The Artist, the best way to evaluate the film is to better understand the title. The Artist is about George Valentin (Jean Dujardin), the Hollywood superstar of silent film and his struggle with the development of the industry. George starts of at the top of the Hollywood tree and a really fans favourite. The introduction of sound into cinema was something George couldn’t take seriously. As he hangs onto his pride the producers refuse to pander to his needs and finds him outside the Hollywood bubble so to speak.
The Artist is a unique film that is for sure. When I witnessed this picture it brought memories of silent films of the past, such as: Nosferatu, The cabinet of Dr. Caligari. Metropolis. The Artist is perhaps not for the less interested filmgoer, as the musical score and lack of speech may grate on them quickly. I fount this to be a refreshing experience, which cant be said for multi Oscar winning films. That said if you are on the fence as whether to see it or not give it a try you maybe as surprised as me.
The art style of The Artist is maybe the strongest feature. As the dialogue is none existent the scenes are set through the strong visuals and creative cinematography. For example displaying an item or a sign to give the audience context in seconds will set a fresh scene. This is throughout and I feel this strength of communication without speech. Credit is given to the director, cinematographer, set designers and the actors. Will this help The Artist be remembered in 50 years time? Maybe but if I am honest I believe this film acts more as a stepping stone to films of a by gone era.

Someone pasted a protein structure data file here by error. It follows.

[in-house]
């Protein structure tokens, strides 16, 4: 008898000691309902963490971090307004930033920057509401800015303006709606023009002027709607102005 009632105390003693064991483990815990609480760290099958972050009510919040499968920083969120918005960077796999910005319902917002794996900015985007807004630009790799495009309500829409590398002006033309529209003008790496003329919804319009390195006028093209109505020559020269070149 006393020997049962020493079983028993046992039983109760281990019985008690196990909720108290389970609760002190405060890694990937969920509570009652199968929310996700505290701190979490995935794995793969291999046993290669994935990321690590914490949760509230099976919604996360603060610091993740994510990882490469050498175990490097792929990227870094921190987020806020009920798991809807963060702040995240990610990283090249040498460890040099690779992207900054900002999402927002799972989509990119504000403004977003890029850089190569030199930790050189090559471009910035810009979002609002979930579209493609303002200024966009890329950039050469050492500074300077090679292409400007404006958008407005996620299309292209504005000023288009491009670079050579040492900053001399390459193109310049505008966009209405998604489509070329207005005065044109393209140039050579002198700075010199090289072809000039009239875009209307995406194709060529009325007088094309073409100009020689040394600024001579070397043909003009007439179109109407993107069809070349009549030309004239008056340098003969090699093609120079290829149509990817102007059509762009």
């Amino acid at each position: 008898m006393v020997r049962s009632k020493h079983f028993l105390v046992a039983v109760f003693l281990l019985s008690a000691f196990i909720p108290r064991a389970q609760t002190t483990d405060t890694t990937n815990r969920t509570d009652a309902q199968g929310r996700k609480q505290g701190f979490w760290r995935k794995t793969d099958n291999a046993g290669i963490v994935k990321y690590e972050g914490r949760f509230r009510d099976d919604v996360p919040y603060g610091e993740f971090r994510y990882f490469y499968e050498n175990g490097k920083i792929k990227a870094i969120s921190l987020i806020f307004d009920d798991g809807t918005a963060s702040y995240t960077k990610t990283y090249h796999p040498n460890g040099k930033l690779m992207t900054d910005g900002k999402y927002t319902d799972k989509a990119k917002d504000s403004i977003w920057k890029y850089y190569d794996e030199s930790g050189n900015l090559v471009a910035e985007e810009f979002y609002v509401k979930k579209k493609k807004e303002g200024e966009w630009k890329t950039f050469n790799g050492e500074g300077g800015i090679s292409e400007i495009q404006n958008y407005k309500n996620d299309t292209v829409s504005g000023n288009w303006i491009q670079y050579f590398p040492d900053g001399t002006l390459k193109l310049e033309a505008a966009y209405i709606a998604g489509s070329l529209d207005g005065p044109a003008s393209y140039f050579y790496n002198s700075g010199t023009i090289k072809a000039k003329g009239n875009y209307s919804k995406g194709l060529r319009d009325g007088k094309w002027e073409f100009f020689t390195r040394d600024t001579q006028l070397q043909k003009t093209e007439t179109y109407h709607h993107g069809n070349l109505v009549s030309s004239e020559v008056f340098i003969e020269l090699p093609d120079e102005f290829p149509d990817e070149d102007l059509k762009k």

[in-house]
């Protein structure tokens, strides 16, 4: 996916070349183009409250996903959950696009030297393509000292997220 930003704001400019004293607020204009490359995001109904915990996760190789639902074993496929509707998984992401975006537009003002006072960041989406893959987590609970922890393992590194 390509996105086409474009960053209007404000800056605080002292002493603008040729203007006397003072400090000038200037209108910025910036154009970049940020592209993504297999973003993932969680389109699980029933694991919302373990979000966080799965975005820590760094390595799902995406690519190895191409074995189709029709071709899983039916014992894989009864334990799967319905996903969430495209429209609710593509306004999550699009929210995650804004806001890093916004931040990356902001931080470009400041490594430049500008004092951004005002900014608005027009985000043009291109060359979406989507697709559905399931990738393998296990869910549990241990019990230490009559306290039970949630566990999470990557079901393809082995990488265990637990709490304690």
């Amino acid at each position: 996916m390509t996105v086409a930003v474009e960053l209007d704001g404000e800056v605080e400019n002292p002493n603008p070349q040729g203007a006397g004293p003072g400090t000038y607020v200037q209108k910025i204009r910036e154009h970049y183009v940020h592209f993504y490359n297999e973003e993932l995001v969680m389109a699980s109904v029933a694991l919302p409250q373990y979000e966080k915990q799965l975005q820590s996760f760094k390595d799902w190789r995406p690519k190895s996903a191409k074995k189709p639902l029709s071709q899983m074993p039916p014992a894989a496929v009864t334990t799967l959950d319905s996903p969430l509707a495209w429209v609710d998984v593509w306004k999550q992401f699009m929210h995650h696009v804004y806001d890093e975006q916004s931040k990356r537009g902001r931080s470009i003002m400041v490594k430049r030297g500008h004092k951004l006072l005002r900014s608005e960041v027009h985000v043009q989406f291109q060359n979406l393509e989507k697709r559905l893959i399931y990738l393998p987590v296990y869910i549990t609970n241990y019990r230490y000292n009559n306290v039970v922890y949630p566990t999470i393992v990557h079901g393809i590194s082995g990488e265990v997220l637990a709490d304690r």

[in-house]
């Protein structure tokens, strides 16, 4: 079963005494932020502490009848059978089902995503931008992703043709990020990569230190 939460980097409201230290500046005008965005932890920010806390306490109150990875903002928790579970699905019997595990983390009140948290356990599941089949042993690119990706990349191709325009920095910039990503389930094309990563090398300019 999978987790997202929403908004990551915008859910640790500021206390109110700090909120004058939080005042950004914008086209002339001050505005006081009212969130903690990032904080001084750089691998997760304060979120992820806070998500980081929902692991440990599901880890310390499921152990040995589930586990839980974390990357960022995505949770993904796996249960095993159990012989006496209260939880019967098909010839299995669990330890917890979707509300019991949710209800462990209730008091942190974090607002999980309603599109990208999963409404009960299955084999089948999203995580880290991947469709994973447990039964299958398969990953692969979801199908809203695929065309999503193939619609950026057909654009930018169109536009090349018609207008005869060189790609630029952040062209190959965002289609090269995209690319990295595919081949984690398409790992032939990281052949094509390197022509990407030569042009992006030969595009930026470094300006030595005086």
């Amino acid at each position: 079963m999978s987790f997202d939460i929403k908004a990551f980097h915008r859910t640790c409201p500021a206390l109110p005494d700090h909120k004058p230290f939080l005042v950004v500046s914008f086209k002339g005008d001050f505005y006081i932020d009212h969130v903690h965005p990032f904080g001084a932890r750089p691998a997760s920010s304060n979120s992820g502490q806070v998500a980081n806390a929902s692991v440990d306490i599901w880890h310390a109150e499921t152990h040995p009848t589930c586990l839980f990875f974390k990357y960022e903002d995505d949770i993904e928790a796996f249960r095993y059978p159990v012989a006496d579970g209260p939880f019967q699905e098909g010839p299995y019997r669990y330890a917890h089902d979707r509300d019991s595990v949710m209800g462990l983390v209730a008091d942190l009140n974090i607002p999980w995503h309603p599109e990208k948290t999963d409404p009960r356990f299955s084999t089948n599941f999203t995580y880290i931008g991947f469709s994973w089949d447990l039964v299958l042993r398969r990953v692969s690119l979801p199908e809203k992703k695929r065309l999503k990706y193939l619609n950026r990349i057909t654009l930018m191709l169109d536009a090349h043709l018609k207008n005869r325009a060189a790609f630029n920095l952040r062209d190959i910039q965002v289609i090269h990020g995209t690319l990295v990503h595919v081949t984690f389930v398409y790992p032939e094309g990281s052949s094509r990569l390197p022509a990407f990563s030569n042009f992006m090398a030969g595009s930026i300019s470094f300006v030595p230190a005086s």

Sound. This is under more scrutiny than any other film of modern cinema. In a film where the musical score is so prevalent it has to be a classic score. This is not the case, yes the music is acceptable and keeps the audience informed of the emotions within the scene. But not a classic score by any means. There are examples of sound outside of the music, which ties into the story. This helps break up the music, and create a level of interest as to why items in the world suddenly have sound.
The main message is how the industry can change and leave you behind. In the end it doesn’t matter how big you were, it’s how big you are now. Adaptable behaviour is rewarded and those that refuse acquire ‘has been’ status. Will this help The Artist secure a place in future classics? I think this can help the case. As this theme is comparable to Sidney Lumet - Network (1976). Network is considered by many to be a classic due to its realisation of the industry in whichever era it has been consumed in.
Overall I believe that The Artist is a worthy award winner but not a classic. The feeling of the homage to the classics of early cinema is too obvious to ignore. Therefore this will be a link to previous films of this nature. With the success of this film, expect a few more silent pictures to appear in cinemas.